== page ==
In investing there is a lot of jargon and in order to understand the recommendations which I will make when I work with you, it is important that you understand what various terms mean.

Alpha

A risk adjusted measure of the “excess return” provided by an investment compared with a benchmark. Alpha can be positive, negative, or zero. For example, if a fund has a benchmark of the JSE All Share Index and the fund returns 10% over a period, whilst then Index returns  7%, then the alpha of the fund over the period was 3%.

Assets

In investing, your assets are the securities which you own.

Asset classes

In investing, an asset class is a group of securities which have similar characteristics. Major asset classes include equities (shares, stocks), bonds, cash, foreign currencies, real estate (property) and commodities. Many of the asset classes can be sub-divided into sub-classes. For example, bonds can be divided into government bonds, inflation-linked bonds etc… Commodities can be divided into gold, copper, oil, wheat etc..

Two of the most important characteristics of an asset class are its volatility and return characteristics. It is a commonly known that the greater the risk, the greater the return. This can be illustrated by looking at, for example, at South African equities and bonds (although the characteristics are largely the same no matter which major country you look at over time).

Over the long-term, South African equities have delivered the highest real (above inflation) returns of the major asset classes. Since 1925 the average real return from equities has been about 7.9% per year, with the highest calendar return of 93.7% (1979) and the lowest calendar year return of -26.4% (1970). On the other hand, South African bonds have delivered a real return of about  1.7% per year over the same period, with the highest calendar return of 36% (1986) and the lowest of -9% (1994). Cash has averaged a real return of 0.8% per year. (Source: Old Mutual)

From this information it is clear that the asset class which has been the best performer over the long-term (equities) has also been the riskiest over the short-term. Cash has been the least risky over the short-term but then has delivered the lowest average real return over time.

Asset allocation

In investing your asset allocation is the split of your portfolio between the various asset classes. For example, your asset allocation may be 50% local equities, 25% foreign equities, 10% bonds, 10% real estate and 10% cash.

Your asset allocation is THE greatest predictor of your investment characteristics and outcomes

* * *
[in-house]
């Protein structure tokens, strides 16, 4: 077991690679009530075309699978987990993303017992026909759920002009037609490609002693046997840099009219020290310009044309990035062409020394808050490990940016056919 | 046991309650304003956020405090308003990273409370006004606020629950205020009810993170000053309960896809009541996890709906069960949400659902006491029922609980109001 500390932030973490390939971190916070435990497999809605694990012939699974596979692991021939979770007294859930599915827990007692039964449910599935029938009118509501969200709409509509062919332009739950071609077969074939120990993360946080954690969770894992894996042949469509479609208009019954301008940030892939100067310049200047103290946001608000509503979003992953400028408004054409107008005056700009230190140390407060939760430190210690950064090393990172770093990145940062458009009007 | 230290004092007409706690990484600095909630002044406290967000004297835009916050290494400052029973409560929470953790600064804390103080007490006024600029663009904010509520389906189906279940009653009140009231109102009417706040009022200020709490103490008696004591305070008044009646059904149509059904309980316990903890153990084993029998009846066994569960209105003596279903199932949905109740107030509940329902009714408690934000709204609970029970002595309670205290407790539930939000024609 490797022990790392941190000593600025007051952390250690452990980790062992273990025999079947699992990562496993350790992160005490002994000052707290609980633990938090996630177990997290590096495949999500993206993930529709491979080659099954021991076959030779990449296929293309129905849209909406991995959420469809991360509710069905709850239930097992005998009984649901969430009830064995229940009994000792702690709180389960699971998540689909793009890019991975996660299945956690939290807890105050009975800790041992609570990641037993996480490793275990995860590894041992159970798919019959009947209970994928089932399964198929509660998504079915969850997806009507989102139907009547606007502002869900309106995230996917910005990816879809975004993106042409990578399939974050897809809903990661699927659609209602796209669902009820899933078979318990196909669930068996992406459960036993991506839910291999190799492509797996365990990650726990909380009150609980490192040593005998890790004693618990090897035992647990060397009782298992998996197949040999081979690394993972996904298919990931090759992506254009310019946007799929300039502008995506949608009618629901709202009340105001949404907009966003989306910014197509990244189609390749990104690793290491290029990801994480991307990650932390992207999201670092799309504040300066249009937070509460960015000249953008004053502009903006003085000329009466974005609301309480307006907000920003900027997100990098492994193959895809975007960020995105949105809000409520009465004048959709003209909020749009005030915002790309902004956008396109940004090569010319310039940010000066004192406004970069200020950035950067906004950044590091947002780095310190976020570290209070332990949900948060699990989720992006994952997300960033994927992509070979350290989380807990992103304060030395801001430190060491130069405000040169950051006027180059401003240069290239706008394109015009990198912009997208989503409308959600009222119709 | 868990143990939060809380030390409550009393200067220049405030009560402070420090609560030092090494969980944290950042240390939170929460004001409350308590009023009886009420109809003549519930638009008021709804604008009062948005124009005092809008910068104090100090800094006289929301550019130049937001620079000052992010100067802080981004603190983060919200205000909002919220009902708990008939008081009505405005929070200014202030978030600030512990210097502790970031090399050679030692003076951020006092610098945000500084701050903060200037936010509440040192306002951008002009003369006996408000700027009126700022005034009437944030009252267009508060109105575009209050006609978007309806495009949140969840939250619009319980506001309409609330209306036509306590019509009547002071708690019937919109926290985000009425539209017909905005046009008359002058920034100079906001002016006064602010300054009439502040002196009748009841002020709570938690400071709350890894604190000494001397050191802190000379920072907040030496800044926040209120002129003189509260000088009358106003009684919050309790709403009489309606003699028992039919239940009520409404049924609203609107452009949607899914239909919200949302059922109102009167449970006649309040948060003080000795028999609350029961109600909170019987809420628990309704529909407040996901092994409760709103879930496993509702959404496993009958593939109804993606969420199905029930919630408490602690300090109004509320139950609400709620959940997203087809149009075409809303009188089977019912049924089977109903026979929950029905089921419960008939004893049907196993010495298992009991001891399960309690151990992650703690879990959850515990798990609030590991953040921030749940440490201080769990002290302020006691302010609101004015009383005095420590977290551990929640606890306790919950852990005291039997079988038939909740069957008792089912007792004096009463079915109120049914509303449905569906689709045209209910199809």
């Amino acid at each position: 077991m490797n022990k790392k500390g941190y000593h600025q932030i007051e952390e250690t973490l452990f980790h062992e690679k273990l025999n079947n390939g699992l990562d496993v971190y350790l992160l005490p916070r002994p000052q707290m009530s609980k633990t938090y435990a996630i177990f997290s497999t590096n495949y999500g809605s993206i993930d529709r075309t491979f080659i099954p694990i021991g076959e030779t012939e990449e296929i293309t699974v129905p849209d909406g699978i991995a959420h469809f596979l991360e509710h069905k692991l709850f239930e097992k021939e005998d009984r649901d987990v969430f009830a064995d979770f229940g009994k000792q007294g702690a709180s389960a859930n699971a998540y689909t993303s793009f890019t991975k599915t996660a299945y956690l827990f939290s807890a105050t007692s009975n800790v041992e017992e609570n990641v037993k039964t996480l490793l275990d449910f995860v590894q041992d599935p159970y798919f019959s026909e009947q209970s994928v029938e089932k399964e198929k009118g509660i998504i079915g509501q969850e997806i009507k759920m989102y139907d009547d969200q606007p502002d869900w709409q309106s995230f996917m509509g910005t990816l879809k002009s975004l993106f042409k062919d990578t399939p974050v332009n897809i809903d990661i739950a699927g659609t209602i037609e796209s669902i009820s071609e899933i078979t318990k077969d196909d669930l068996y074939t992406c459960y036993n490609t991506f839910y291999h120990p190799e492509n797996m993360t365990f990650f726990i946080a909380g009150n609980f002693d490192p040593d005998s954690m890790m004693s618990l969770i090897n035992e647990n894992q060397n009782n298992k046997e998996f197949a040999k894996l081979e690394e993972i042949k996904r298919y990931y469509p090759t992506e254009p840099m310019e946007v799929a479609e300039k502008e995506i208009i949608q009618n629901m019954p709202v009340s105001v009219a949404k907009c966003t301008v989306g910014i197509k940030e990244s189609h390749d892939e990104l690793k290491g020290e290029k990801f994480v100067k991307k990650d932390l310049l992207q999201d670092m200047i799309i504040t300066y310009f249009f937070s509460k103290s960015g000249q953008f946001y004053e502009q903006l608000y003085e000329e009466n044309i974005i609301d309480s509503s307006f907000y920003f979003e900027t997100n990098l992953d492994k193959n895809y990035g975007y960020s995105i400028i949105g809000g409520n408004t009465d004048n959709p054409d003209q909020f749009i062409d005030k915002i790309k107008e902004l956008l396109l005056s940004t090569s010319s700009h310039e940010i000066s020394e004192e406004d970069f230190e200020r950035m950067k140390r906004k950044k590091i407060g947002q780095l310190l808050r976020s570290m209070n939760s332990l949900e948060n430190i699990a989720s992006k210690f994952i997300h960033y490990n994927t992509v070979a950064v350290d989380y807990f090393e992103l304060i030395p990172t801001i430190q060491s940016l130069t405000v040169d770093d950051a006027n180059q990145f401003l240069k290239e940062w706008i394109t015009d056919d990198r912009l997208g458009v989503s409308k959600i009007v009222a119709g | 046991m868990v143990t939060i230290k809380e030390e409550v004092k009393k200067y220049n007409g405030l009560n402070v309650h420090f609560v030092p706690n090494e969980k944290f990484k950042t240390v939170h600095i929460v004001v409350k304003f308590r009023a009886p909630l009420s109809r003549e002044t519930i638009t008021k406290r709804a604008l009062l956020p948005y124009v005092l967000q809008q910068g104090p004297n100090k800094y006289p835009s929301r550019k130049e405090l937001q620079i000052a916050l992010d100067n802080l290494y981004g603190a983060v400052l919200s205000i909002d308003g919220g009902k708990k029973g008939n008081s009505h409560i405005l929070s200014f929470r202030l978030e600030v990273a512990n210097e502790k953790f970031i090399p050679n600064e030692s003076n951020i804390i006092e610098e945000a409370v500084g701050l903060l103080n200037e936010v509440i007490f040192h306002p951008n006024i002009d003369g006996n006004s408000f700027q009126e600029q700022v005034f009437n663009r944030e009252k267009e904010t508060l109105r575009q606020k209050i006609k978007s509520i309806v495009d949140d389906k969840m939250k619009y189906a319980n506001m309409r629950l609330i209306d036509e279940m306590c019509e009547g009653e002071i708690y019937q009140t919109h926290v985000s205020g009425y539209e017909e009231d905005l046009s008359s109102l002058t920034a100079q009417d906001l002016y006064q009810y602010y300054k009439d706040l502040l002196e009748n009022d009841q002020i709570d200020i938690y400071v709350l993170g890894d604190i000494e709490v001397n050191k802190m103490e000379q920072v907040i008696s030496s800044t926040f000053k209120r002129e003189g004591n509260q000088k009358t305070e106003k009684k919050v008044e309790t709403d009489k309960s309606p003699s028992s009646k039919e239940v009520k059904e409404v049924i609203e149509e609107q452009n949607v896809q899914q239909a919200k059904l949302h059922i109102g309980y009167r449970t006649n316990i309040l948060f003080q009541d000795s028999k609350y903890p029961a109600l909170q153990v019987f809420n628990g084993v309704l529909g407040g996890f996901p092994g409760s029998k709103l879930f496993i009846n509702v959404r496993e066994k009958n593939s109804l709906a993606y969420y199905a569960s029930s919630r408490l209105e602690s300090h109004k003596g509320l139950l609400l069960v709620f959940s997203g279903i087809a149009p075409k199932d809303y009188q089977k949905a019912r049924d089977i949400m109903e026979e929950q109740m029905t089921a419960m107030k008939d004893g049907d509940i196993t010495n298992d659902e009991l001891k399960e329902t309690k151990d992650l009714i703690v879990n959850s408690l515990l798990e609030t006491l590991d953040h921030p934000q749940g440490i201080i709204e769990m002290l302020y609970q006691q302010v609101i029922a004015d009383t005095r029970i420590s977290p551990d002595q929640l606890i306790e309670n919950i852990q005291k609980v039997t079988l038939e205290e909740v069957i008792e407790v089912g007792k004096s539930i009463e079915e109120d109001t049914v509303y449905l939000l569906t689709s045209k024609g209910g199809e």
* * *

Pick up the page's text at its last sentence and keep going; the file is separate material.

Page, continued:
In investing, your asset allocation is the single greatest predictor of your investment characteristics and outcomes. In order to meet your investment objectives, the single most important thing to get right is the correct asset allocation.

Various pieces of research have concluded that a portfolio’s asset allocation explains the majority of a portfolio’s return variability. For investors who hold broadly diversified portfolios, asset allocation is the primary driver of return variability.  In fact, around 88% of your returns over time can be explained by your asset allocation over the investment period and the balance of your returns can be explained by the individual securities, funds, tactical tilts and the like over time.

Vanguard SAA

Determining the appropriate asset allocation for each individual investor and ensuring that the asset allocation is largely maintained over time is a crucial responsibility of the investor and the financial adviser.

Asset manager

In investing, we regard the asset manager (portfolio manager, fund manager) as the company and or person who makes the investment decisions in regard to an amount of investment capital.

In South Africa, asset management companies (Manco’s) are obliged to be registered with an approved by the Financial Services Board (FSB). They are also regulated and represented by the Association for Savings and Investment South Africa (ASISA).

These MANCOs employ individuals and teams (who act as asset managers) to manage unit trust funds and other individual or collective investment portfolios on their behalf.

These funds and portfolios are managed in terms of mandates which describe and define what the funds can invest in and how they must be managed. They will also usually describe the portfolio’s benchmark and objectives. It is the responsibility of the asset managers to ensure that they comply with the mandate at all times and execute their functions within their mandate to meet the fund or portfolio’s objectives.

 

 

 

 

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